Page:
Critics have often mistakenly identified French writer-director Catherine Breillat as a filmmaker who sacrifices plot for shock value. Perhaps with films like 36 Fillette and Romance, that might be more true, but the label is still unfair, especially when you consider her latest work The Last Mistress, a lush and not particularly shocking adaptation of Jules Barbey d'Aurevilly's 19th century novel that apparently scandalized a continent when it was published. The story tells us about a love affair between the aristocrat Ryno de Marigny (Fu-ad Ait Aattou) and Hermangarde (Roxane Mesquida), a virtuous young lovely. De Marigny has had a long-standing relationship with a fiery and older Spanish woman named La Vellini (Asia Argento), who immediately strikes you as the kind of woman who would rather die or kill than share her man.

Thankfully, Breillat hasn't forgotten her sexually explicit roots, nor has she diverted too far from her favorite subjects of the price women often pay for exploring their passions and sexual desires. Breillat herself isn't punishing these women; it is society attempting to stomp out any burning. The Last Mistress isn't all bodice ripping and steamy sex; Breillat also has a ferocious sense of humor running through some of her characters. This is one of those glorious French exercises in which the participants find witty and clever ways to verbally skewer an opponent or rival. Much of the film takes place in flashbacks chronicling the tumultuous affair between Marigny and Vellini, and what I found most remarkable about the entire story is that it is understood (by crazy people, apparently) that Vellini is not particularly attractive (especially compared to the absolutely porcelain Hermangarde). It seems that age and a little bit of body hair were issues for shallow society types even back then. It's good to know that even after her severe stroke a few years back that Breillat has not only been able to make films again, but is making some of the best of her 30-year career. The film opens today at the Landmark Century Center Cinema.

Elsa & Fred

This sweet, harmless, small story of two elderly people (the title characters) who meet in the apartment complex where they live and start an uneasy friendship that turns into romance is an easy watch that flies past thanks to two dynamic lead performers. China Zorrilla's Elsa is something of a con artist, who invents as much of her life story as she doesn't. According to her, she was a dead ringer for Anita Ekberg (circa La Dolce Vita), and her one great unfulfilled wish is to travel to Italy and cavort in the Trevi Fountain as Ekberg did in the film. Don't we all have that dream? Today, though, Elsa is living in a Madrid apartment and visiting the doctor frequently because of a clearly life-threatening illness.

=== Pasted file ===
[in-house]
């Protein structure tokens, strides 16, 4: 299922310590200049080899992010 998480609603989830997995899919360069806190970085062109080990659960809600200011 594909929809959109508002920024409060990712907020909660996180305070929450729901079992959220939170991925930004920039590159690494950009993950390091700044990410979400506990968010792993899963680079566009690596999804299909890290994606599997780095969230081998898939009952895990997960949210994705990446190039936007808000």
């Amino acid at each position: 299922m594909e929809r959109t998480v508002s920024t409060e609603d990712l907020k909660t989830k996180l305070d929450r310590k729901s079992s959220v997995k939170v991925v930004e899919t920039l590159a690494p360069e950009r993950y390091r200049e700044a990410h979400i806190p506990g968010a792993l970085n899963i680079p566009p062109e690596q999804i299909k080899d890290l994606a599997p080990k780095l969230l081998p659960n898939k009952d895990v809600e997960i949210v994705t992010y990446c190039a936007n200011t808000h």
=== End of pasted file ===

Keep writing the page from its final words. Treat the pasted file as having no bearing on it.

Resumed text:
Fred (actually Alfredo) recently lost his wife, and his grown daughter has essentially moved him out of the house and into the same apartment building. The old guy still has buckets of cash, and the offspring still comes crawling to him for business loans, but to Elsa, he represents something else: a possible trip to Italy and a good companion for the last months or years of her life. Elsa goes into full casual seduction mode, and Fred doesn't so much fall for her as he gives up trying to resist. The deeper these two go for each other, the more the rest of the world (especially their children) seem to discourage them from entering into such entanglements so late in life. Turns out Fred wasn't that in love with his wife; he admired her tidiness and that's about it. We find out a few things about Elsa's dead husband as well that are slightly shocking. The story, like the relationship, unfolds with few surprises but I always admire any filmmaker who doesn't stray from unconventional romance and doesn't treat this couple like they are some freak show to be stared at or grossed out by. I'm not familiar with director/co-writer Marcos Carnevale's previous films, but I was impressed with the laid-back, unhurried feeling of Elsa & Fred. Some of the language can get a bit dicey, but it's even safe to take older viewers to. The film opens today at the Landmark Century Center Cinema.